By Christopher Scott
On September 25th, ‘Trap Queen’ rapper Fetty Wap released his self-titled debut album under 300 Entertainment, and critics have had mixed reactions.
While some recommend the 20 track LP because it follows the platform from his hit songs naysayers argue it’s not impressive because it lacks diversity.
“He sounds the same on everything,” says CSI graduate and local rapper Nick “HITT” Brown. “Good beats, but elementary lyrical word play.”
Similar to Brown’s reaction, The Root reviewed the album as “one long-ass remix of ‘Trap Queen.’”
Contrary to the opposition, Pitchfork also reviewed the album and commends Fetty’s “formula” for his songs, which include “generous Auto-Tune, exuberant melodies, and a lot of warbled ‘Yeaaaaaaaa baby’s’ and ‘1738’s’.”
Along with this “formula,” one of the unique elements of this album is it’s not filled with household names. Pitchfork commended Fetty for approaching “everything in his music with the earnest devotion of matrimony: his trap queen, his money, [and] his beloved Remy Boyz.”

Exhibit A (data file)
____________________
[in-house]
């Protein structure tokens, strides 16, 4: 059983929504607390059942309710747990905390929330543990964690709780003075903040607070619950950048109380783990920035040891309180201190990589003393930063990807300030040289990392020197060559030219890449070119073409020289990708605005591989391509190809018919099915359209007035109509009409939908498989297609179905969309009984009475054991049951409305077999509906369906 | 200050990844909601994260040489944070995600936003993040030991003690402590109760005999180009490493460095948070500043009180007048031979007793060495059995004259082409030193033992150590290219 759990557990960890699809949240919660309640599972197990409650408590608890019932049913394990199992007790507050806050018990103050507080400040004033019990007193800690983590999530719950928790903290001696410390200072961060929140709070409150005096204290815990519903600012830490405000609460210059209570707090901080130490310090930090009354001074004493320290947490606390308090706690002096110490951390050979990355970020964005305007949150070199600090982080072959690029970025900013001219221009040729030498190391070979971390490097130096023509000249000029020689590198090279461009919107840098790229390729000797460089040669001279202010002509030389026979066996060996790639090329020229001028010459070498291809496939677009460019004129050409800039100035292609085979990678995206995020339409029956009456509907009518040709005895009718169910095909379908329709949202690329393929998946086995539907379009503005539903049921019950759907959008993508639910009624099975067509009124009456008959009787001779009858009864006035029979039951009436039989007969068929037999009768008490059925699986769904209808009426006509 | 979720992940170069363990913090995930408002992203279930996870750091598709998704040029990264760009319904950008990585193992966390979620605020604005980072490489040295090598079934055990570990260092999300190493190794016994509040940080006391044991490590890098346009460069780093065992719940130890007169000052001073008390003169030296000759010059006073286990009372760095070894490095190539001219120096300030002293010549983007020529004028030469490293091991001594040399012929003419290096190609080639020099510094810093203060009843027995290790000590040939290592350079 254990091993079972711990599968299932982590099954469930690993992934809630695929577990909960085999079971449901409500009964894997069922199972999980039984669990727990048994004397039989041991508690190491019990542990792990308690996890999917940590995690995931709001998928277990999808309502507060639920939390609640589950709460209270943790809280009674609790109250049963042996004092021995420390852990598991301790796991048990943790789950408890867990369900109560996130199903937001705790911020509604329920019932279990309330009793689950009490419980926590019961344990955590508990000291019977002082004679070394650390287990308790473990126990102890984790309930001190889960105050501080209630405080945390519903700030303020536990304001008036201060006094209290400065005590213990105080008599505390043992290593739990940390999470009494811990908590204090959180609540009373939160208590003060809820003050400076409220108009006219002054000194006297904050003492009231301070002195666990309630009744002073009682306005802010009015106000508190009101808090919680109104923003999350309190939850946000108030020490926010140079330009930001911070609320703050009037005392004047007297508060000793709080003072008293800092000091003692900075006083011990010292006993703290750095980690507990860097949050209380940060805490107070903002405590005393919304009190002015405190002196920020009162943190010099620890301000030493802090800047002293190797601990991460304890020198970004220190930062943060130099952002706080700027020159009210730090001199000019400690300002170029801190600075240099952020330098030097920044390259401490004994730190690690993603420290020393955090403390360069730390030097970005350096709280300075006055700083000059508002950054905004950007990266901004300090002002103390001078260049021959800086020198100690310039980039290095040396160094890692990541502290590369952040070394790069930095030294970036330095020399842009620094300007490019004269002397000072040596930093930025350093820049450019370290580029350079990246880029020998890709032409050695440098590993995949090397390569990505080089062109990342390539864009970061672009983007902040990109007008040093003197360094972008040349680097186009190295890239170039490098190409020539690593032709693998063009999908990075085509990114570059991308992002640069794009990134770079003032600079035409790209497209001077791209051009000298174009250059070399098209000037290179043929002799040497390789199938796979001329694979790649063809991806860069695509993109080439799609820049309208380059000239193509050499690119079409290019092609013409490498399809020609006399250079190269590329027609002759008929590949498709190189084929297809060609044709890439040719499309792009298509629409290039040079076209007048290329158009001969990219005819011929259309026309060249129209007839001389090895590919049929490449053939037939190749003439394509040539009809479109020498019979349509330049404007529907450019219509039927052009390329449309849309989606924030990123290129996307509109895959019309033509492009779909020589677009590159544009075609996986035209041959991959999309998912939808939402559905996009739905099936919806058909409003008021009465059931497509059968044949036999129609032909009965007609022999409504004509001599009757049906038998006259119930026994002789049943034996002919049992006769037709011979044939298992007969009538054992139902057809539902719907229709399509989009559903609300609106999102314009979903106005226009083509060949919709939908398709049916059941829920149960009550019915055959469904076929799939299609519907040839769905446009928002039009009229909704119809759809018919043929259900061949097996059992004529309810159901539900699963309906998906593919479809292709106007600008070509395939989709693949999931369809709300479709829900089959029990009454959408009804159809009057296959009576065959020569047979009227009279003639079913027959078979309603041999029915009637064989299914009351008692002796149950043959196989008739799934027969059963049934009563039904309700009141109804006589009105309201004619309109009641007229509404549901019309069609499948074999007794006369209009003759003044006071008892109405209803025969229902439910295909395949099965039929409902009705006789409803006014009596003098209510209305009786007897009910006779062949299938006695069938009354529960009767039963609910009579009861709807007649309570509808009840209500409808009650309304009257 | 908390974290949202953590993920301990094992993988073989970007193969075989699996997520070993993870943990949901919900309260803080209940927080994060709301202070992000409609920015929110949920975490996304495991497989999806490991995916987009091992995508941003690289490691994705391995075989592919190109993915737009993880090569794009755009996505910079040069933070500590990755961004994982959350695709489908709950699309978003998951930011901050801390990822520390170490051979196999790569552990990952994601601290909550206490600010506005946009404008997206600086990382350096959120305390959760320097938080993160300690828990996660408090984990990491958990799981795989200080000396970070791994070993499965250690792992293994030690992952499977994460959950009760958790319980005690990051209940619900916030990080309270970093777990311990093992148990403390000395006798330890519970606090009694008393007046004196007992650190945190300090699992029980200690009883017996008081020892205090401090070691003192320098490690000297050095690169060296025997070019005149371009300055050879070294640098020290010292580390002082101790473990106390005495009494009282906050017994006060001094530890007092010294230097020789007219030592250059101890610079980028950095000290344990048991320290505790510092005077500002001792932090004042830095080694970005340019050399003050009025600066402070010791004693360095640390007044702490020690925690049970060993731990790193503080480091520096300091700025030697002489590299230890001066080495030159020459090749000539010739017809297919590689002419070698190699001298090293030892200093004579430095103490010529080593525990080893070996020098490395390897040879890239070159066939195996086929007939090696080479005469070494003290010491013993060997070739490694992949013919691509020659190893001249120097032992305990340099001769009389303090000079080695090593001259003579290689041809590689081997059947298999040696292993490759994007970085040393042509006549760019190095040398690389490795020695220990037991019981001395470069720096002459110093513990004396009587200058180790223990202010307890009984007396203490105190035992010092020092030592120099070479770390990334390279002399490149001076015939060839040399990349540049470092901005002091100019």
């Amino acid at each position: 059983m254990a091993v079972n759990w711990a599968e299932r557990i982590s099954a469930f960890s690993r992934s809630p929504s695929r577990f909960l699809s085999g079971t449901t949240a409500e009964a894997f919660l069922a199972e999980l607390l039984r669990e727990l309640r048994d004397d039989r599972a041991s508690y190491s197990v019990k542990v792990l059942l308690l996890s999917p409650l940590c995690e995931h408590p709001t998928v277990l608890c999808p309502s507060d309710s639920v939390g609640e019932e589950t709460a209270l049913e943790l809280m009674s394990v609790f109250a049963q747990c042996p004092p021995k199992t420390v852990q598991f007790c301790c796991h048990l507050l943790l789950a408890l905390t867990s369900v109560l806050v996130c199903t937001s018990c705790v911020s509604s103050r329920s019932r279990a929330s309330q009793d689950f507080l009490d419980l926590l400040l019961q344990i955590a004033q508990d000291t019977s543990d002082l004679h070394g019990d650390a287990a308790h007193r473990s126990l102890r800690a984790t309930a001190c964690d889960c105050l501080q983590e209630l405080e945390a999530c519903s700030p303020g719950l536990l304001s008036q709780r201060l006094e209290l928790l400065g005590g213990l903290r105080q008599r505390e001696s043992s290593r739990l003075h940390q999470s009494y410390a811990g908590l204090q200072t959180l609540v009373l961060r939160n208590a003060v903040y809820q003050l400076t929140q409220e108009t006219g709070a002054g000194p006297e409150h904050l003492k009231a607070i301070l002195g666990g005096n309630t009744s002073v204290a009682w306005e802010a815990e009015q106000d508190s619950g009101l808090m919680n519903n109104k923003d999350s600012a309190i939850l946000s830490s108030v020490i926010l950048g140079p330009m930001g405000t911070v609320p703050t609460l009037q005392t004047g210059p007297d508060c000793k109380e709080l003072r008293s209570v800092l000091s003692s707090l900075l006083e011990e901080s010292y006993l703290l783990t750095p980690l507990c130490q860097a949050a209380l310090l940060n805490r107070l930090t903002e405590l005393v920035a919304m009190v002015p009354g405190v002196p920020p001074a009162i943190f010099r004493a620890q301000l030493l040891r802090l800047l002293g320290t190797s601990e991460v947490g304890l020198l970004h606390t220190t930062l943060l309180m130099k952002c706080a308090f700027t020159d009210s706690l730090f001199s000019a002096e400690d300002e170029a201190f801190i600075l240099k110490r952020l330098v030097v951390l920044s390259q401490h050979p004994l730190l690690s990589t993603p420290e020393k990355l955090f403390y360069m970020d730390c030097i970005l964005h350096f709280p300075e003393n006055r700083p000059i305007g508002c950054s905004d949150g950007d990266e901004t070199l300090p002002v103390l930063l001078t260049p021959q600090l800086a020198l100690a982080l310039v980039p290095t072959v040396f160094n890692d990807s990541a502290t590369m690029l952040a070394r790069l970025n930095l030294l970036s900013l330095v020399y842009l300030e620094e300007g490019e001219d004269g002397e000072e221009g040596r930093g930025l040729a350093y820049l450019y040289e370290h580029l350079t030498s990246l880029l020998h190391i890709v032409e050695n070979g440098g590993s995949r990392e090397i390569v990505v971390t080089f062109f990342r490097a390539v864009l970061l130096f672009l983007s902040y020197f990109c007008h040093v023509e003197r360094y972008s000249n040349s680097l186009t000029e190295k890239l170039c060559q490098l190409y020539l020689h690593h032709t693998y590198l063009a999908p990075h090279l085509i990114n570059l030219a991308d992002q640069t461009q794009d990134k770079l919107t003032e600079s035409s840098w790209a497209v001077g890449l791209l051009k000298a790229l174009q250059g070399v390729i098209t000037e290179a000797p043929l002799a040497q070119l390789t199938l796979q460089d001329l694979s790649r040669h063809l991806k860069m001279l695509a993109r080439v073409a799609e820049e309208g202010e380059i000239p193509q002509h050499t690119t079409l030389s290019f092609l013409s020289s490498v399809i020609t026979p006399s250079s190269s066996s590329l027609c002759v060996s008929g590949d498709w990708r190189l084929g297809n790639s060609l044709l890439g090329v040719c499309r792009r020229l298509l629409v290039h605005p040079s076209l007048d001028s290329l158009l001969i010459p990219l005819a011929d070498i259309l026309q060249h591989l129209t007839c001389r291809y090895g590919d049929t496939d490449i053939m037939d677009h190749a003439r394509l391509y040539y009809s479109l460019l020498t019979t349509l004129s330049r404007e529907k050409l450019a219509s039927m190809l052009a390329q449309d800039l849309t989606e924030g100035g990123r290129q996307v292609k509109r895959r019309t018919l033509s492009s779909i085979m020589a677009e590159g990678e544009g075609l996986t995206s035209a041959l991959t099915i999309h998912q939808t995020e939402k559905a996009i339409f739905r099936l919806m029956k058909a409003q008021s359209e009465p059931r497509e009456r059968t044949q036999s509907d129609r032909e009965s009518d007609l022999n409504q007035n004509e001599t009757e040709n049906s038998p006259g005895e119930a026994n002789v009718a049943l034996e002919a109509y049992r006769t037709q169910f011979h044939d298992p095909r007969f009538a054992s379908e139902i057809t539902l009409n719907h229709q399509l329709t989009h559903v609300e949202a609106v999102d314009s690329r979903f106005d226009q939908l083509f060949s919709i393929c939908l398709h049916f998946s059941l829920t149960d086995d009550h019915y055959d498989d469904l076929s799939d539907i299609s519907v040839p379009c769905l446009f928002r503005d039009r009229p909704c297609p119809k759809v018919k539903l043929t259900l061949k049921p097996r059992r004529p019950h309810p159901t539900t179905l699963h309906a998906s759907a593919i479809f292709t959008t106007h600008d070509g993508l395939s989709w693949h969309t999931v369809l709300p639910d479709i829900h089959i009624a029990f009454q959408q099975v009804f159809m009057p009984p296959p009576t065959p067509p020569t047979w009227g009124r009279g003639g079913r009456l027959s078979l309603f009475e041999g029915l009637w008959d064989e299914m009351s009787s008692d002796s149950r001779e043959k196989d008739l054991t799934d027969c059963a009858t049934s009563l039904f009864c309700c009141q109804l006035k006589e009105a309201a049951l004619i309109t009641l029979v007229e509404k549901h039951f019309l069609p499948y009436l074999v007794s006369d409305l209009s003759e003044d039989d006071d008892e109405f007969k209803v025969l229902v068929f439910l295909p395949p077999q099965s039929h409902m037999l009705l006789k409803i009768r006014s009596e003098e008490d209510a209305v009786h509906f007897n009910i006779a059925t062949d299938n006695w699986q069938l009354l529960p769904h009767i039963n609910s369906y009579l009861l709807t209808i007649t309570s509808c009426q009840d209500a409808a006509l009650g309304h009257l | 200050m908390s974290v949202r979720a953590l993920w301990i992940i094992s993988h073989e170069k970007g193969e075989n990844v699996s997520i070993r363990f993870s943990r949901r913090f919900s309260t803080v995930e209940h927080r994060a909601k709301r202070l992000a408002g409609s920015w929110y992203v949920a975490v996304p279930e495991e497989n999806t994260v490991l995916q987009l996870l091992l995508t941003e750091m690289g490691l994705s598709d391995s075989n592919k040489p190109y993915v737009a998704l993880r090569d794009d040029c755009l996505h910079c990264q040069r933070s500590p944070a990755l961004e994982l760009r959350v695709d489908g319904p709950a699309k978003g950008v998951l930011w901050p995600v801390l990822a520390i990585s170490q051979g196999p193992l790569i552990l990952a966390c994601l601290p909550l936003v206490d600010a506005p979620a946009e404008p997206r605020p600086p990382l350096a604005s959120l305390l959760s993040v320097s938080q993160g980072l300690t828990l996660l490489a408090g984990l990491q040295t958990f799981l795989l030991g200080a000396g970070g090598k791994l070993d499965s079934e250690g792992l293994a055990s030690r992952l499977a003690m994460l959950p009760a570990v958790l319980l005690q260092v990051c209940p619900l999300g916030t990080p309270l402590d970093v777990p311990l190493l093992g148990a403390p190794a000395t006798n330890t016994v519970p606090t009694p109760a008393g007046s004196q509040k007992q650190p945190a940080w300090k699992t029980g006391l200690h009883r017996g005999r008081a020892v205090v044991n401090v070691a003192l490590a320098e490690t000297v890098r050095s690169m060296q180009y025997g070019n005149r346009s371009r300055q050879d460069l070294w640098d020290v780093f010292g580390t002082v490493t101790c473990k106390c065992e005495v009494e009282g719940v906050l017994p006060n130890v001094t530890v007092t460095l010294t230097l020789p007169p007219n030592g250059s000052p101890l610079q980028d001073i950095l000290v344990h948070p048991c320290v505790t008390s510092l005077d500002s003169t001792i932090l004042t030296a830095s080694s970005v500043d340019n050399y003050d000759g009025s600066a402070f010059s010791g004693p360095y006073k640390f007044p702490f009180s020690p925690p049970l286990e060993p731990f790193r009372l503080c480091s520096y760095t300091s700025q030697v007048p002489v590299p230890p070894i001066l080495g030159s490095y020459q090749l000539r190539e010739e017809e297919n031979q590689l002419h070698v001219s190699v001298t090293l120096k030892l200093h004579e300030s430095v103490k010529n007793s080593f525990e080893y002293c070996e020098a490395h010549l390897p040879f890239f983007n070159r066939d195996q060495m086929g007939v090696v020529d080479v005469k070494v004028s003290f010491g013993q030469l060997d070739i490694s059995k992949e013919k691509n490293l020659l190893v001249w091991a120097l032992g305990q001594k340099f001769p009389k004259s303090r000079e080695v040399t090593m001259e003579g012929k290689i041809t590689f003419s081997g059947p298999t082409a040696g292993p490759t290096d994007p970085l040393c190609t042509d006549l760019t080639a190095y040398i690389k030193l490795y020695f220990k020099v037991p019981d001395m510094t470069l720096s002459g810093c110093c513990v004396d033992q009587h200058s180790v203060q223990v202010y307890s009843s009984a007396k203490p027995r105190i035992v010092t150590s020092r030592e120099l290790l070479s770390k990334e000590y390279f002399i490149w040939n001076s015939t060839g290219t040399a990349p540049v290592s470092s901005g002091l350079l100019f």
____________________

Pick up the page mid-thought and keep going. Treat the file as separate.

It’s no secret that Fetty exuberates his loyalty to the Remy Boyz in his work. He featured fellow crew member Monty in nine of the twenty album tracks. More notably, Monty was featured in “My Way” instead of Drake, whose verse on the remix version of “My Way” created more hype for “2015’s ultimate trap lullaby” as Pitchfork described it.
So after my review of the album, I’ll have to agree that Fetty is not a lyrical genius, but I respect his loyalty to his crew, and I am a fan of the rappa-turnt-sanga’s melodic, hypnotic and faded trap tracks. In my opinion, he’s more of a natural singer than a rapper, but his album is still worth bumping to.
As Pitchfork simply puts it, “If you like what you’ve already heard from Fetty, you’ll like these songs.”